Can anyone recommend a lightweight Linux DNS server, which would be suitable for the data center?

EDIT: We speak about data-center typically within 10 - 20 servers, up to 100 at maximum. For larger amount there is a sense to use BIND indeed.

I'm looking for something more lightweight the BIND (if anything like this exist).

If it's included in the common YUM repos for CentOS 5.4, the better.

  • 1
    "Common yum repos" is insufficiently specific; running an RPM from CentOS 4 really won't work so well on, say, SuSE. What distribution are you actually using?
    – womble
    Jan 6 '10 at 0:07
  • CentOS 5.4, with Base/Epel enabled.
    – SyRenity
    Jan 6 '10 at 11:33

What sort of DNS do you need? Do you need a recursive resolver for clients in the datacenter? An authoritative server for some domains you're hosting? Do you want to remove a dependency (external recursive DNS lookups) from your own servers?

The short answer (and this is something of a religious issue, so take it with a lump of salt):

  • run recursive resolvers on each server's localhost, each server uses itself for recursive DNS. PowerDNS makes a resolver that works on windows and unix; DJB's dnscache, part of the tinydns package, is also 100% bullet proof but you may need to adjust it so it can follow really long cname chains (akamai, I'm looking at you).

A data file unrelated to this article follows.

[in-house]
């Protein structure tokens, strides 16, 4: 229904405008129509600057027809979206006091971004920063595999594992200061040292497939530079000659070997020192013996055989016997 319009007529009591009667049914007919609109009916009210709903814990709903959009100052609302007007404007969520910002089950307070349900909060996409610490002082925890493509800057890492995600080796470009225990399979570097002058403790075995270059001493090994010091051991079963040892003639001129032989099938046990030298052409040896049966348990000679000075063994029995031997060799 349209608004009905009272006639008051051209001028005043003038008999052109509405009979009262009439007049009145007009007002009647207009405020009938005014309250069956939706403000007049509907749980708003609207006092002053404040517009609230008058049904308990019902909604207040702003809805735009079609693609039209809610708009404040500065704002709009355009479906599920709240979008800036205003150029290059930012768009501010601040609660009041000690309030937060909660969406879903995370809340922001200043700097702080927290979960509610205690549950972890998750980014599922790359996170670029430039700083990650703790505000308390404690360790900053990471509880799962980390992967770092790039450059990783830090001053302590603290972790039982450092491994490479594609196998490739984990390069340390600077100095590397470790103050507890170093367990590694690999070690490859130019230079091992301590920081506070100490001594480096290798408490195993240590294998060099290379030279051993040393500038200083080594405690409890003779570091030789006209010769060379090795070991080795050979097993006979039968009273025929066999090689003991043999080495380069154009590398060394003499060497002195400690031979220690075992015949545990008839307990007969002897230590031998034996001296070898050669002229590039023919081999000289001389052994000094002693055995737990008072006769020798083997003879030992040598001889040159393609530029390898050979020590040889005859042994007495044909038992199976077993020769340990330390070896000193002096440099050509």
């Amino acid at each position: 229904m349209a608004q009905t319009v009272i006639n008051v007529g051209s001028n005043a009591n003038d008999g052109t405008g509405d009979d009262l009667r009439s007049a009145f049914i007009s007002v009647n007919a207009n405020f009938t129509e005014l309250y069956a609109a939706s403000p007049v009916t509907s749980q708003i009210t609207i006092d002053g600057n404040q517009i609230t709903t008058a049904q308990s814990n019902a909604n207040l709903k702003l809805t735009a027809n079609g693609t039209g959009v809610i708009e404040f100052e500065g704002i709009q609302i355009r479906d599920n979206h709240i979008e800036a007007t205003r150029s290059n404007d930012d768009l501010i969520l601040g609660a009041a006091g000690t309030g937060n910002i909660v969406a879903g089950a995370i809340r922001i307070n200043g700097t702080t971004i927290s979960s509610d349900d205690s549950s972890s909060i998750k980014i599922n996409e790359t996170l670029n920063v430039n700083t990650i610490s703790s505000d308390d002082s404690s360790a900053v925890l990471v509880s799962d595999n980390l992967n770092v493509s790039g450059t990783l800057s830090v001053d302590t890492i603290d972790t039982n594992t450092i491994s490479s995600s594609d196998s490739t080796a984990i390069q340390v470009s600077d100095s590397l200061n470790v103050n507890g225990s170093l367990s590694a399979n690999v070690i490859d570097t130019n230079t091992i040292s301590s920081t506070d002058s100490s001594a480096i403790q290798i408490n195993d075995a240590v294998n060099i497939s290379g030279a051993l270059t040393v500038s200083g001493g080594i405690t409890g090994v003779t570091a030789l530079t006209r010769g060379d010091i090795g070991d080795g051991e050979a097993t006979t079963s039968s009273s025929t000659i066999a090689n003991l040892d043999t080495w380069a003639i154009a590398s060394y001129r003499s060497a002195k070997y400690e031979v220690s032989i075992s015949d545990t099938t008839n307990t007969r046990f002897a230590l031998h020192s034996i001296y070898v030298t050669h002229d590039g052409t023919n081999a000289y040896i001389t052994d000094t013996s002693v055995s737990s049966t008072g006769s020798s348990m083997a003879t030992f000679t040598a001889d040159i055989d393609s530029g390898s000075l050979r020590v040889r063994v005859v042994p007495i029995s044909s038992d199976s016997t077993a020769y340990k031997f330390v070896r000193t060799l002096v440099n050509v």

• run a separate DNS server for addresses you own. Again, PowerDNS is a choice, used by Wikipedia. It's got all sorts of nice back-ends from bind zone files to postgresql databases. Tinydns is great as well, though a little bit odd if you're coming from bind land. Run these DNS servers on your "non-localhost" interfaces, and publish those addresses with your registrar. Be master of your own domain!

  • if you're providing recursive service to other hosts in the data center, run dnscache or pdns-recursor on a machine that isn't otherwise providing DNS services, and set the ACLs for the resolver to only service requests from inside the data center. Random hosts on the internet can conduct wacky cache poisoning attacks against DNS servers, so they shouldn't be trusted if you've got a choice.

PowerDNS is likely easiest to install from a package; in the distant past, DJB was extra super paranoid about third parties messing up his babies so he had weird license restrictions on binary distributions; these have since been removed but the ill feelings towards the DJB suite of DNS utilities remains.